We’re not suggesting you remove all luxuries from your life, just don’t spend hours bragging about big expenses to staff that cannot afford the same – it’ll only create barriers. Remaining down to earth is a great way to ensure team members can speak to you openly and avoids issues with secrecy or intimidation.

Pope Francis

Now a few months into his second year as leader of the Catholic Church, Pope Francis is responsible for economic reforms at the Vatican and has driven a spiralling discussion on divorce and homosexuality throughout the Church.

Author Jeffrey A. Krames believes there are at least 12 leadership lessons we can learn from Pope Francis, but we’ve picked two we deem important and applicable.

 

3). Listen to advice:

Unfortunately, a manager isn’t always right, so it’s important to accept that decision making isn’t a lone task.

Francis demonstrates enthusiasm for learning from the people around him, creating a Council of Cardinal Advisers comprised of eight members from across the world with ideologically varied views. This group advises him on all major actions and has been deemed the ‘most important decision-making force in the Vatican,’ by John L. Allen, author of The Francis Miracle: Inside the Transformation of the Pope and the Church.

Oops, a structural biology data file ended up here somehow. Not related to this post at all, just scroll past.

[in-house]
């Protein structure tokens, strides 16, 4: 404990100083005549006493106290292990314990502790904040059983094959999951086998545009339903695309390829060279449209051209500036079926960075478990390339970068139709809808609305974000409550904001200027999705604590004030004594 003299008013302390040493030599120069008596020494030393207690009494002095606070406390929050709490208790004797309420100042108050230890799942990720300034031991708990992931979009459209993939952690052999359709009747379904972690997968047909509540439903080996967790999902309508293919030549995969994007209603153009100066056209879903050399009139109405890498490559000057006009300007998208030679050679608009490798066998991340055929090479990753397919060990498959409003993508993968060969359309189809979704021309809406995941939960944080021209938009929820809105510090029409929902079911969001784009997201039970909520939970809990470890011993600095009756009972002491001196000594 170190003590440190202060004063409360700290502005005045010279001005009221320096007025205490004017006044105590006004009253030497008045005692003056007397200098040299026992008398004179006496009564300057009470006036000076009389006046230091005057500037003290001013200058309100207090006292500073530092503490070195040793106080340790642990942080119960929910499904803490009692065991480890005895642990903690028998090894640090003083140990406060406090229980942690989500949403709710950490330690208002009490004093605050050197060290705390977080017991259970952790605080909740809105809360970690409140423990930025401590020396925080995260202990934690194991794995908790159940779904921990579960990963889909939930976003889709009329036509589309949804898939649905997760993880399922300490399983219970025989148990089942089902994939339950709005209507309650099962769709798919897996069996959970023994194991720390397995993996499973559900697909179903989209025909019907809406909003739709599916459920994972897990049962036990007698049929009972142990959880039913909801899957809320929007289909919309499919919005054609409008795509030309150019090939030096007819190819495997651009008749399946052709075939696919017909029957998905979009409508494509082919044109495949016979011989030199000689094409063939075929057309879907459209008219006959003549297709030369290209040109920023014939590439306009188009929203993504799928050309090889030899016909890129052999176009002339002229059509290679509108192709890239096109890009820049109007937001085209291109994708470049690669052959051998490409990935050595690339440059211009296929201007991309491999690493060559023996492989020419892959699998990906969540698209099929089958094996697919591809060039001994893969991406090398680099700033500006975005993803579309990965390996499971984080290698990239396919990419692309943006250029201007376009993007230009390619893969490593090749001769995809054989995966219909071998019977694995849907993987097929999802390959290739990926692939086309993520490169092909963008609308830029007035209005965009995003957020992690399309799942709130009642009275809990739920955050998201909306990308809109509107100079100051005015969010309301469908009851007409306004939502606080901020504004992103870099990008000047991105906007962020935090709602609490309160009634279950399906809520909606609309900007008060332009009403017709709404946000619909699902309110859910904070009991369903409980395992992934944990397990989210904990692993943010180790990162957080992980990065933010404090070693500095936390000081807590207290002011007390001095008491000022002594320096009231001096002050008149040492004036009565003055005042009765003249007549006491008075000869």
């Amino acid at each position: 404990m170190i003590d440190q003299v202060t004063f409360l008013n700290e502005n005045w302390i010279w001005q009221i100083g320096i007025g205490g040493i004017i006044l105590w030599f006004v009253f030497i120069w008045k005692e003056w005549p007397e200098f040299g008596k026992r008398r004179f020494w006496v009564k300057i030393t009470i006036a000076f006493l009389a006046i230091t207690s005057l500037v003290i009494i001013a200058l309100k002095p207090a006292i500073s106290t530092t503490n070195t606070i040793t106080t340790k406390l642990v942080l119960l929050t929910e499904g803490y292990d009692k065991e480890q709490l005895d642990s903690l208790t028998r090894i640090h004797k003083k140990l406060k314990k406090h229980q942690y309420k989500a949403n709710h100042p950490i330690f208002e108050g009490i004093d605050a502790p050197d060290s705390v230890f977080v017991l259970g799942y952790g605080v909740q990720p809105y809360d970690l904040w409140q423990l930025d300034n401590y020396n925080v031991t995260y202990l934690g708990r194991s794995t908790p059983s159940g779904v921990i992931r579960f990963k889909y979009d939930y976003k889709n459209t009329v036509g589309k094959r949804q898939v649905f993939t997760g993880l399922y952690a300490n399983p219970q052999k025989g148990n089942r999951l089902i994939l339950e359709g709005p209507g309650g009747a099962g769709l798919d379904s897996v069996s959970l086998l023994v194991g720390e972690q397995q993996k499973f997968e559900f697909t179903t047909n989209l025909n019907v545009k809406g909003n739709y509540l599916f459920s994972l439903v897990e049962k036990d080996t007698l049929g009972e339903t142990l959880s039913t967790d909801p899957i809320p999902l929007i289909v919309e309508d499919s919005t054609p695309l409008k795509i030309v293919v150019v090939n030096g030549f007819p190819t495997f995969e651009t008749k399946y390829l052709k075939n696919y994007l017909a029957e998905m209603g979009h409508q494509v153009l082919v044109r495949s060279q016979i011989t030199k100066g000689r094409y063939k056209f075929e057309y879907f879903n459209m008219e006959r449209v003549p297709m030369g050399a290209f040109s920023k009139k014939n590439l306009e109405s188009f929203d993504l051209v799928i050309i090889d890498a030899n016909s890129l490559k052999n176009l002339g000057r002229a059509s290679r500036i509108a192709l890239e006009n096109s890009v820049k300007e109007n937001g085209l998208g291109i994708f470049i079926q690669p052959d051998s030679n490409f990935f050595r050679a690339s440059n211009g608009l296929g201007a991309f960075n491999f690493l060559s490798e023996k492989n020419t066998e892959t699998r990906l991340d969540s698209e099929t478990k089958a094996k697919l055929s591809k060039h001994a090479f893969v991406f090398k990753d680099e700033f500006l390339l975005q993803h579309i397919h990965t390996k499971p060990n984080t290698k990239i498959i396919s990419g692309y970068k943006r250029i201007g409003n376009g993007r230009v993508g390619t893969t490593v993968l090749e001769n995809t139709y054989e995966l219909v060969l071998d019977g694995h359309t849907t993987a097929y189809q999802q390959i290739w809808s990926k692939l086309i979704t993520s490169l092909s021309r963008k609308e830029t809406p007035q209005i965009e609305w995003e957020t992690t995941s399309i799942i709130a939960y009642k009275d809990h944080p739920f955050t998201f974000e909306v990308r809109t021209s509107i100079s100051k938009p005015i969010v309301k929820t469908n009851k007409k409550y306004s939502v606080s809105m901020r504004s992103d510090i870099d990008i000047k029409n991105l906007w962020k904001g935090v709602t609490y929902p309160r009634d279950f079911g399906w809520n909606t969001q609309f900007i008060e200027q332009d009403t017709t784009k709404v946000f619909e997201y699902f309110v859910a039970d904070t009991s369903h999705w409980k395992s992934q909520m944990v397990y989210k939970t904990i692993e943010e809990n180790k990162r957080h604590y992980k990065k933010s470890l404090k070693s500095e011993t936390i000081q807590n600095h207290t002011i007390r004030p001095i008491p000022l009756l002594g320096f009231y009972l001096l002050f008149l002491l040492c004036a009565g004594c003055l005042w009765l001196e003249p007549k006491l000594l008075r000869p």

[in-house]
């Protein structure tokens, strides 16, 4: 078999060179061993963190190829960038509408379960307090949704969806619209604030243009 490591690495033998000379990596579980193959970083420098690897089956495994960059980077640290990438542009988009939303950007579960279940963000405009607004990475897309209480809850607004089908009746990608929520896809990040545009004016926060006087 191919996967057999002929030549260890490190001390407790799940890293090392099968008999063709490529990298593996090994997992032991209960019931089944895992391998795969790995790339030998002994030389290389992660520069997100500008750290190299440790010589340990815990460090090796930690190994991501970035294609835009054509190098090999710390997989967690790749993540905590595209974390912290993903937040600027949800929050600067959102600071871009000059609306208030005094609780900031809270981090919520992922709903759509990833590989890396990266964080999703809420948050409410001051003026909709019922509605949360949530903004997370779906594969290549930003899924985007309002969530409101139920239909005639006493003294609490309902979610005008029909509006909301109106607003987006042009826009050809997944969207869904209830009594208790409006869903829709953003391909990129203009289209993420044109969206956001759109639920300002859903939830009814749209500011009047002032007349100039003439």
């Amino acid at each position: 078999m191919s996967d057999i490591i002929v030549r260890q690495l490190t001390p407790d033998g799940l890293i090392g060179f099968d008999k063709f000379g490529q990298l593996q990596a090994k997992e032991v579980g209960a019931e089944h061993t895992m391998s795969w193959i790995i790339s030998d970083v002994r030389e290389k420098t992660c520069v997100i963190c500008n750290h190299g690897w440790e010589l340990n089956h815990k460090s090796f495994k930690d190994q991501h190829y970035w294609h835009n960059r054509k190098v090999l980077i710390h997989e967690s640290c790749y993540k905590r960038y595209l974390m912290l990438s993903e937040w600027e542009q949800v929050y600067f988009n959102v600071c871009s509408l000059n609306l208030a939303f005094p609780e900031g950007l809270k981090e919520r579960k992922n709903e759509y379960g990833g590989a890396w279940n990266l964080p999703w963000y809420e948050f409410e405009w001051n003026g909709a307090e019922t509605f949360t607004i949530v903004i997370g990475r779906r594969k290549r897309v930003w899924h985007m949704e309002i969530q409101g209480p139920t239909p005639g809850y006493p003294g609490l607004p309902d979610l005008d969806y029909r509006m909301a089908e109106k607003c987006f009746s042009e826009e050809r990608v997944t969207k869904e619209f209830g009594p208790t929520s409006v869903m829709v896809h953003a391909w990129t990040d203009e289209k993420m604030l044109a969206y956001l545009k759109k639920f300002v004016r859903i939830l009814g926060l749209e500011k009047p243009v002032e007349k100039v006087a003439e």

When heading a team, don’t be afraid to ask for advice from staff. Weigh up opinions and come to a conclusion based on this. Even if you still opt for your original decision, it’ll feel reassuring to know others are backing your verdict.

 

4). Lead with humility:

Asserting authority doesn’t have to go hand in hand with bossiness, and it’s important to remember how important your staff are – you wouldn’t be able to do your job without them.

Be more approachable by immersing yourself into the business – as well as the office. Francis is a clear advocate for leading with humility, and you can imitate this quality, starting with simple steps, like abandoning your office for a desk space next to your colleagues, or spending less on lavish business lunches.

Tim Cook